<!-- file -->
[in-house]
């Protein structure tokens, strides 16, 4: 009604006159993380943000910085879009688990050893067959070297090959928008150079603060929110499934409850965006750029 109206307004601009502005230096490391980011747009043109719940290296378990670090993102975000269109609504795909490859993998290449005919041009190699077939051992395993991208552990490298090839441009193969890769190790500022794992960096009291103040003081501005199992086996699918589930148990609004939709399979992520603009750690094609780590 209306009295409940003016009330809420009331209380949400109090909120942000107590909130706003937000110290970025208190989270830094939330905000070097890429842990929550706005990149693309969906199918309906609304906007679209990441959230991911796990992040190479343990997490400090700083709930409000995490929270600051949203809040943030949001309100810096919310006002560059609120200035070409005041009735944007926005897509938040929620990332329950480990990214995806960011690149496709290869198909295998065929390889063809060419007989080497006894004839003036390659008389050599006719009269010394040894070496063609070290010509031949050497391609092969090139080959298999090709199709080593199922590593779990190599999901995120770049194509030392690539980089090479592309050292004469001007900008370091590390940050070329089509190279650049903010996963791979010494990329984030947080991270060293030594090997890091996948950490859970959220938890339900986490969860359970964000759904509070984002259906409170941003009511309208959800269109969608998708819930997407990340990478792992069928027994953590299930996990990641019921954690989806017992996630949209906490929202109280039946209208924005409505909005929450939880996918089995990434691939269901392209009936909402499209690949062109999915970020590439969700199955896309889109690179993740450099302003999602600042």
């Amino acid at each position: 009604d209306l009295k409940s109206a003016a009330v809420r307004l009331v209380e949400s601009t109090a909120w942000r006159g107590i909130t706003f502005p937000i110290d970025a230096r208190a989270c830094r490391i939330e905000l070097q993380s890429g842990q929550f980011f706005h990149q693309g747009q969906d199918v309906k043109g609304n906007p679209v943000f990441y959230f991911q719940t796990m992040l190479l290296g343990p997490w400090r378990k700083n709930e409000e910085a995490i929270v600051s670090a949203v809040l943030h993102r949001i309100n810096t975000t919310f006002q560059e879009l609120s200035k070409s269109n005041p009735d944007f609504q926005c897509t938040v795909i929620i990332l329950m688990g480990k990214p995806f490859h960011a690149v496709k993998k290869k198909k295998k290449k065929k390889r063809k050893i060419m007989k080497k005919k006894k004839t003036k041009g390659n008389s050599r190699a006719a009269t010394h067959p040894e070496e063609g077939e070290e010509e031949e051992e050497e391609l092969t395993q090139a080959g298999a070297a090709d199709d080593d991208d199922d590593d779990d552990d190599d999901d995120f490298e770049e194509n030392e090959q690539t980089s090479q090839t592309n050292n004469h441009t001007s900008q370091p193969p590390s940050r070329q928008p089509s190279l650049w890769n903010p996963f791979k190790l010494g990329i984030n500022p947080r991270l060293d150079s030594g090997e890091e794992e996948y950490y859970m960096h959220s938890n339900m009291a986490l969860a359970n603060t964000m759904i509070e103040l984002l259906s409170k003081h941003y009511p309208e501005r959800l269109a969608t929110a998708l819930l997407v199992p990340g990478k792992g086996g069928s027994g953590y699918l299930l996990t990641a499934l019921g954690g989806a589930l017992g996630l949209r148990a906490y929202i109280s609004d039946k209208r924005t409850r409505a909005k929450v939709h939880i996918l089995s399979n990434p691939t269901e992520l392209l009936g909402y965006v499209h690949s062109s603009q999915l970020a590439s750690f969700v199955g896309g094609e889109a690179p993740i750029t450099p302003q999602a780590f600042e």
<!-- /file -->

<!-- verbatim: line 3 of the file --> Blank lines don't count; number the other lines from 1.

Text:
């Amino acid at each position: 009604d209306l009295k409940s109206a003016a009330v809420r307004l009331v209380e949400s601009t109090a909120w942000r006159g107590i909130t706003f502005p937000i110290d970025a230096r208190a989270c830094r490391i939330e905000l070097q993380s890429g842990q929550f980011f706005h990149q693309g747009q969906d199918v309906k043109g609304n906007p679209v943000f990441y959230f991911q719940t796990m992040l190479l290296g343990p997490w400090r378990k700083n709930e409000e910085a995490i929270v600051s670090a949203v809040l943030h993102r949001i309100n810096t975000t919310f006002q560059e879009l609120s200035k070409s269109n005041p009735d944007f609504q926005c897509t938040v795909i929620i990332l329950m688990g480990k990214p995806f490859h960011a690149v496709k993998k290869k198909k295998k290449k065929k390889r063809k050893i060419m007989k080497k005919k006894k004839t003036k041009g390659n008389s050599r190699a006719a009269t010394h067959p040894e070496e063609g077939e070290e010509e031949e051992e050497e391609l092969t395993q090139a080959g298999a070297a090709d199709d080593d991208d199922d590593d779990d552990d190599d999901d995120f490298e770049e194509n030392e090959q690539t980089s090479q090839t592309n050292n004469h441009t001007s900008q370091p193969p590390s940050r070329q928008p089509s190279l650049w890769n903010p996963f791979k190790l010494g990329i984030n500022p947080r991270l060293d150079s030594g090997e890091e794992e996948y950490y859970m960096h959220s938890n339900m009291a986490l969860a359970n603060t964000m759904i509070e103040l984002l259906s409170k003081h941003y009511p309208e501005r959800l269109a969608t929110a998708l819930l997407v199992p990340g990478k792992g086996g069928s027994g953590y699918l299930l996990t990641a499934l019921g954690g989806a589930l017992g996630l949209r148990a906490y929202i109280s609004d039946k209208r924005t409850r409505a909005k929450v939709h939880i996918l089995s399979n990434p691939t269901e992520l392209l009936g909402y965006v499209h690949s062109s603009q999915l970020a590439s750690f969700v199955g896309g094609e889109a690179p993740i750029t450099p302003q999602a780590f600042e």